At the end of 2013, Shopify announced its integration of Bitcoin, allowing its tens of thousands of merchants to accept it as payment. EBay’s chief John Donahoe made a statement last summer regarding his vision for Bitcoin, with it (and other digital currencies) playing an important role in the growth of PayPal. And as of the end of last year, retail giants such as Overstock.com, Amazon, Target, Sears, and Newegg.com have all begun accepting Bitcoin.
Looking to the future, it’s more likely than not digital currency will become more widely accepted. Due to its anonymity, lack of taxation and universal conversion capabilities, Bitcoin seems promising. Despite many kinks that have yet to be worked out (along with its mildly unfortunate reputation thanks to Silkroad.com), there is a lot of recognizable potential for online trading. In low margin businesses, both the low cost and ease of transaction tend to be extremely appealing features (Forbes).
While some are advocating for the end of Bitcoin due to various arguments, many are unaware of or have overlooked its rapid growth. Barely 7 years old as a company, Bitcoin has already transcended phases of experimentation and early adoption to reach an estimated net worth of $6 million. If Bitcoin continues to rise – the way the adoption by massive e-tailers infers it could – we may be in for a revolution.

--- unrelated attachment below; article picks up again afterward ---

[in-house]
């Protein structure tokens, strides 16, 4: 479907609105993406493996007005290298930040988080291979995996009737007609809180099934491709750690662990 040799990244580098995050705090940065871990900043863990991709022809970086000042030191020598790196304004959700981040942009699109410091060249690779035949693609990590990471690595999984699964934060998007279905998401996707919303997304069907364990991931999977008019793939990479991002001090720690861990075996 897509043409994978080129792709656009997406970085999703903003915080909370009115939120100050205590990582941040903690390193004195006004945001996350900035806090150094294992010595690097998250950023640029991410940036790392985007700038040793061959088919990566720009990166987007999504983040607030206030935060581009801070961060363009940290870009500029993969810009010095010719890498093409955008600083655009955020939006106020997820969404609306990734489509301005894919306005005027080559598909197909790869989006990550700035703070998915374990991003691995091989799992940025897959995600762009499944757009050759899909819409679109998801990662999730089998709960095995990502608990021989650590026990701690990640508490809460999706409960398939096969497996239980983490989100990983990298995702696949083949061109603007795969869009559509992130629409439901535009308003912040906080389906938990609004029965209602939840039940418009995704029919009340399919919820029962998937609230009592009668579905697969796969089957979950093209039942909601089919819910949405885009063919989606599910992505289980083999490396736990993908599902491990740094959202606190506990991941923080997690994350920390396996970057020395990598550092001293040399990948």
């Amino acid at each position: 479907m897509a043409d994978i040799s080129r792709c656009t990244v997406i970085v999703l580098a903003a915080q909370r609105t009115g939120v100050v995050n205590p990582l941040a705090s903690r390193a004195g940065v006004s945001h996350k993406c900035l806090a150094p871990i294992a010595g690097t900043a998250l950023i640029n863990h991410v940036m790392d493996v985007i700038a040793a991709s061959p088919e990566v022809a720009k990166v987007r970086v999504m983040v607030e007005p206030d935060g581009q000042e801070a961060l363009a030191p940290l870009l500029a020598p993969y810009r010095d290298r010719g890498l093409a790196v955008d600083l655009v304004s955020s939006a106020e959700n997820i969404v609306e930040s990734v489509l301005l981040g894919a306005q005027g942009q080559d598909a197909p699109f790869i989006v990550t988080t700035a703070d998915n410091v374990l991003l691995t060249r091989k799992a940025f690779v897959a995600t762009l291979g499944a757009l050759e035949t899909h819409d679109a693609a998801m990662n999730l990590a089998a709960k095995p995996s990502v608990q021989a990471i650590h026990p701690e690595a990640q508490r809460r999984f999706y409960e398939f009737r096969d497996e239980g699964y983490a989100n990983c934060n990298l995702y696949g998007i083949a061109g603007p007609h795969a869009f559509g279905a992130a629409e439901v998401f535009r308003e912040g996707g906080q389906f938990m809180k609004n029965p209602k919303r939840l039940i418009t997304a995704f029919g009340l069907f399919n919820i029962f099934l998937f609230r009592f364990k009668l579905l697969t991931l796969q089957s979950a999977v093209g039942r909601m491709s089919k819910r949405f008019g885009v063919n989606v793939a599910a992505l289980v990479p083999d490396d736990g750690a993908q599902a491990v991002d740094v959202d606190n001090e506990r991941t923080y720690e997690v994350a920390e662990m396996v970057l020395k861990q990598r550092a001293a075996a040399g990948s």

It has been suggested that Bitcoin will need to evolve and mature before it truly takes hold of the masses (Business Insider). It’s certainly experienced a great start out of the gate, but it probably won’t be any time in the next year or two that it will surface into the mainstream. It is highly probable, however, that we will experience a social explosion of Bitcoin (or a similar digital currency) in the next 5 to 10 years – not just by eCommerce, but by consumers as well.